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The distributional impact of public services when needs differ

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  • Aaberge, Rolf
  • Bhuller, Manudeep
  • Langørgen, Audun
  • Mogstad, Magne

Abstract

Despite a broad consensus on the need to take into account the value of public services in distributional analysis, there is little reliable evidence on how inclusion of such non-cash income actually affects poverty and inequality estimates. In particular, the equivalence scales applied to cash income are not necessarily appropriate when including non-cash income, because the receipt of public services is likely to be associated with particular needs. In this paper, we propose a theory-based framework designed to provide a coherent evaluation of the distributional impact of local public services. The valuation of public services, identification of target groups, allocation of expenditures to target groups, and adjustment for differences in needs are derived from a model of local government spending behaviour. Using Norwegian data from municipal accounts and administrative registers we find that the inclusion of non-cash income reduces income inequality by about 15% and poverty rates by almost one-third. However, adjusting for differences in needs for public services across population subgroups offsets about half the inequality reduction and some of the poverty decrease.

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Bibliographic Info

Article provided by Elsevier in its journal Journal of Public Economics.

Volume (Year): 94 (2010)
Issue (Month): 9-10 (October)
Pages: 549-562

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Handle: RePEc:eee:pubeco:v:94:y:2010:i:9-10:p:549-562

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Web page: http://www.elsevier.com/locate/inca/505578

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Keywords: Income distribution Poverty Public services Non-cash income Needs adjustment Equivalence scales;

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References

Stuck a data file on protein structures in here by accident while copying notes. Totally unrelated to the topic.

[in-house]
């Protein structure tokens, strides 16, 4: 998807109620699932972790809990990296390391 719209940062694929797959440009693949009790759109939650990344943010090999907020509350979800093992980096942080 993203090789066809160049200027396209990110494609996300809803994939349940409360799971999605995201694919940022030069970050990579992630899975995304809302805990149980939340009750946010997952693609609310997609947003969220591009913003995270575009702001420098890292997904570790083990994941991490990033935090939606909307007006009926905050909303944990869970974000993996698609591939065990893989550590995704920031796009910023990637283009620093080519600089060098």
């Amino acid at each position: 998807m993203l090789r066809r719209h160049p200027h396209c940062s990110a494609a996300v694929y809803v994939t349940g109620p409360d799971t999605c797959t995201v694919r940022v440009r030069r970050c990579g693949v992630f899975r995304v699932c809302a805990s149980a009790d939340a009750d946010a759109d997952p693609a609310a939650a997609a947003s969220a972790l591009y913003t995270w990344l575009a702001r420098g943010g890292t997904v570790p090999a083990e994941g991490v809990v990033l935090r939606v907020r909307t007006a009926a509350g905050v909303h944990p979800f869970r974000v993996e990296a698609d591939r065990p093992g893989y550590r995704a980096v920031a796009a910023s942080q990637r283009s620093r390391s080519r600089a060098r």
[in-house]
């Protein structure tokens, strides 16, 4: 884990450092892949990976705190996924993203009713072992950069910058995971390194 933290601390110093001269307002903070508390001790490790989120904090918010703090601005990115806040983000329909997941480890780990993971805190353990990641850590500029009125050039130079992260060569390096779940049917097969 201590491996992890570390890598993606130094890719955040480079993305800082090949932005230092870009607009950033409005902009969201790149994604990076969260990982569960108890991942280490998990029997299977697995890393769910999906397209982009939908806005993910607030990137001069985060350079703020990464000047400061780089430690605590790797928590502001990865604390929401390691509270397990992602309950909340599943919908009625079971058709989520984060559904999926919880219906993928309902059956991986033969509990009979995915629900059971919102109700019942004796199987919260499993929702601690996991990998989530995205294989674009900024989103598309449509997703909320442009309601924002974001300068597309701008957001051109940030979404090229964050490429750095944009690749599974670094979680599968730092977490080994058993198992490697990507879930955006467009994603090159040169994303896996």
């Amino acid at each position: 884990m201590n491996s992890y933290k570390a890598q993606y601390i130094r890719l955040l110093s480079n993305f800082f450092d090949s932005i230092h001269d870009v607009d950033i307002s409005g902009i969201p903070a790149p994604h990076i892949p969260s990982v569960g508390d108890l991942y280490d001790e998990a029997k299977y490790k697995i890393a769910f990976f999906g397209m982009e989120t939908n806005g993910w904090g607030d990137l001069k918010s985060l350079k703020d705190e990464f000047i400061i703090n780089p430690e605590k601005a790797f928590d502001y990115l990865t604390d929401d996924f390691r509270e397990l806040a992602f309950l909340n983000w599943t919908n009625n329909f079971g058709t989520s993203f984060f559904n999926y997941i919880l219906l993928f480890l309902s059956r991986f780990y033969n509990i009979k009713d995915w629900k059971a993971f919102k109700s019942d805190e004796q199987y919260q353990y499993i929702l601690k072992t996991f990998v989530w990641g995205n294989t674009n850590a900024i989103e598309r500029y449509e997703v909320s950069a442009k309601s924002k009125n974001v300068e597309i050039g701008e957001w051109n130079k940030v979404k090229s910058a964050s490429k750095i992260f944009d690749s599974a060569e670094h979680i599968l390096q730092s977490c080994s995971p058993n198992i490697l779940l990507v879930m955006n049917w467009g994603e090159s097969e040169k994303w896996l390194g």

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  1. Smeeding, Timothy M, et al, 1993. "Poverty, Inequality, and Family Living Standards Impacts across Seven Nations: The Effect of Noncash Subsidies for Health, Education and Housing," Review of Income and Wealth, International Association for Research in Income and Wealth, vol. 39(3), pages 229-56, September.
  2. Andrew Jones & Owen O'Donnell, . "Equivalence Scales and the Costs of Disability," Discussion Papers 94/12, Department of Economics, University of York.
  3. Manos Antoninis & Panos Tsakloglou, 2001. "Who Benefits from Public Education in Greece? Evidence and Policy Implications," Education Economics, Taylor & Francis Journals, vol. 9(2), pages 197-222.
  4. Rolf Aaberge, 2006. "Gini’s Nuclear Family," Discussion Papers 491, Research Department of Statistics Norway.
  5. Rolf Aaberge, 2000. "Characterizations of Lorenz curves and income distributions," Social Choice and Welfare, Springer, vol. 17(4), pages 639-653.
  6. Atkinson, Tony & Cantillon, Bea & Marlier, Eric & Nolan, Brian, 2002. "Social Indicators: The EU and Social Inclusion," OUP Catalogue, Oxford University Press, number 9780199253494.
  7. Radner, Daniel B, 1997. "Noncash Income, Equivalence Scales, and the Measurement of Economic Well-Being," Review of Income and Wealth, International Association for Research in Income and Wealth, vol. 43(1), pages 71-88, March.
  8. Aaberge, Rolf & Langorgen, Audun, 2003. " Fiscal and Spending Behavior of Local Governments: Identification of Price Effects When Prices Are Not Observed," Public Choice, Springer, vol. 117(1-2), pages 125-61, October.
  9. Lluch, Constantino, 1973. "The extended linear expenditure system," European Economic Review, Elsevier, vol. 4(1), pages 21-32, April.
  10. Lewbel, Arthur, 1989. "Household equivalence scales and welfare comparisons," Journal of Public Economics, Elsevier, vol. 39(3), pages 377-391, August.
  11. Asghar Zaidi & Tania Burchardt, 2005. "Comparing Incomes When Needs Differ: Equivalization For The Extra Costs Of Disability In The U.K," Review of Income and Wealth, International Association for Research in Income and Wealth, vol. 51(1), pages 89-114, 03.
  12. Maria Evandrou & Jane Falkingham & John Hills & Julian Le Grand, 1993. "Welfare benefits in kind and income distribution," Fiscal Studies, Institute for Fiscal Studies, vol. 14(1), pages 57-76, February.
  13. Coulter, Fiona A E & Cowell, Frank A & Jenkins, Stephen P, 1992. "Equivalence Scale Relativities and the Extent of Inequality and Poverty," Economic Journal, Royal Economic Society, vol. 102(414), pages 1067-82, September.
  14. Rolf Aaberge & Audun Langørgen, 2006. "Measuring The Benefits From Public Services: The Effects Of Local Government Spending On The Distribution Of Income In Norway," Review of Income and Wealth, International Association for Research in Income and Wealth, vol. 52(1), pages 61-83, 03.
  15. Irwin Garfinkel & Lee Rainwater & Timothy M. Smeeding, 2006. "A re-examination of welfare states and inequality in rich nations: How in-kind transfers and indirect taxes change the story," Journal of Policy Analysis and Management, John Wiley & Sons, Ltd., vol. 25(4), pages 897-919.
  16. Gemmell, Norman, 1985. "The Incidence of Government Expenditure and Redistribution in the United Kingdom," Economica, London School of Economics and Political Science, vol. 52(27), pages 335-44, August.
  17. Ruggeri, G C & Van Wart, D & Howard, R, 1994. "The Redistributional Impact of Government Spending in Canada," Public Finance = Finances publiques, , vol. 49(2), pages 212-43.
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